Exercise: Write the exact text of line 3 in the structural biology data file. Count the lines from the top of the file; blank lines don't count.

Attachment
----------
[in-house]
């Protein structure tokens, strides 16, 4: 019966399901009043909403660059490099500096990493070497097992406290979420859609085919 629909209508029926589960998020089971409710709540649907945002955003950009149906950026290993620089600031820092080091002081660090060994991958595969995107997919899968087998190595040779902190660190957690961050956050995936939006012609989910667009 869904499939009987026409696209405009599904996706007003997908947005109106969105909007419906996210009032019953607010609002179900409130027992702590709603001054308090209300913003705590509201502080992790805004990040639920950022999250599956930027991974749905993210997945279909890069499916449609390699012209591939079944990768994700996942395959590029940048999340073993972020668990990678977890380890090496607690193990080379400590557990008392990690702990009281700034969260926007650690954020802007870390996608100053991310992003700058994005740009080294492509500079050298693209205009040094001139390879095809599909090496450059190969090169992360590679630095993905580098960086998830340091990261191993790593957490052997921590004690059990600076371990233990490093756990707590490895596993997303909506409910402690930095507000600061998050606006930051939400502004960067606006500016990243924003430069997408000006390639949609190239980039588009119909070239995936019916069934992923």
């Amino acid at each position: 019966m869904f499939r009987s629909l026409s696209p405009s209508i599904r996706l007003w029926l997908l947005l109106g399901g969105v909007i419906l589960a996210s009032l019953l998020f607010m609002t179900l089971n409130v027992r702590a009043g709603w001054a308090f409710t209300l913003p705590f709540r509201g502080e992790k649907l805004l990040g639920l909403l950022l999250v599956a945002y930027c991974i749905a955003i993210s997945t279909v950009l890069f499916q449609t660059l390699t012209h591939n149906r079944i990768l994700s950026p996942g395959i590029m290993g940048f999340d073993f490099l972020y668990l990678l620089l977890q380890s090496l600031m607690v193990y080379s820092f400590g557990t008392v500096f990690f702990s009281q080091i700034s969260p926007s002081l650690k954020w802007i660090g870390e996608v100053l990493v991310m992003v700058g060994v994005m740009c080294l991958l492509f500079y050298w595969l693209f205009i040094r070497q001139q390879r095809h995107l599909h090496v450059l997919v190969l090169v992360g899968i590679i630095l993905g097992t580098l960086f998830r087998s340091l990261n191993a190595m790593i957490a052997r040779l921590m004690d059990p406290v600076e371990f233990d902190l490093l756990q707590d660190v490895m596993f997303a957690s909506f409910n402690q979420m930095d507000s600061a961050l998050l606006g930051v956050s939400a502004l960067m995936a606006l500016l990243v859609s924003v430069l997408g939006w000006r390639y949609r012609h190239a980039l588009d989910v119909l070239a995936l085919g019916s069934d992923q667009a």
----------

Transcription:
């Amino acid at each position: 019966m869904f499939r009987s629909l026409s696209p405009s209508i599904r996706l007003w029926l997908l947005l109106g399901g969105v909007i419906l589960a996210s009032l019953l998020f607010m609002t179900l089971n409130v027992r702590a009043g709603w001054a308090f409710t209300l913003p705590f709540r509201g502080e992790k649907l805004l990040g639920l909403l950022l999250v599956a945002y930027c991974i749905a955003i993210s997945t279909v950009l890069f499916q449609t660059l390699t012209h591939n149906r079944i990768l994700s950026p996942g395959i590029m290993g940048f999340d073993f490099l972020y668990l990678l620089l977890q380890s090496l600031m607690v193990y080379s820092f400590g557990t008392v500096f990690f702990s009281q080091i700034s969260p926007s002081l650690k954020w802007i660090g870390e996608v100053l990493v991310m992003v700058g060994v994005m740009c080294l991958l492509f500079y050298w595969l693209f205009i040094r070497q001139q390879r095809h995107l599909h090496v450059l997919v190969l090169v992360g899968i590679i630095l993905g097992t580098l960086f998830r087998s340091l990261n191993a190595m790593i957490a052997r040779l921590m004690d059990p406290v600076e371990f233990d902190l490093l756990q707590d660190v490895m596993f997303a957690s909506f409910n402690q979420m930095d507000s600061a961050l998050l606006g930051v956050s939400a502004l960067m995936a606006l500016l990243v859609s924003v430069l997408g939006w000006r390639y949609r012609h190239a980039l588009d989910v119909l070239a995936l085919g019916s069934d992923q667009a």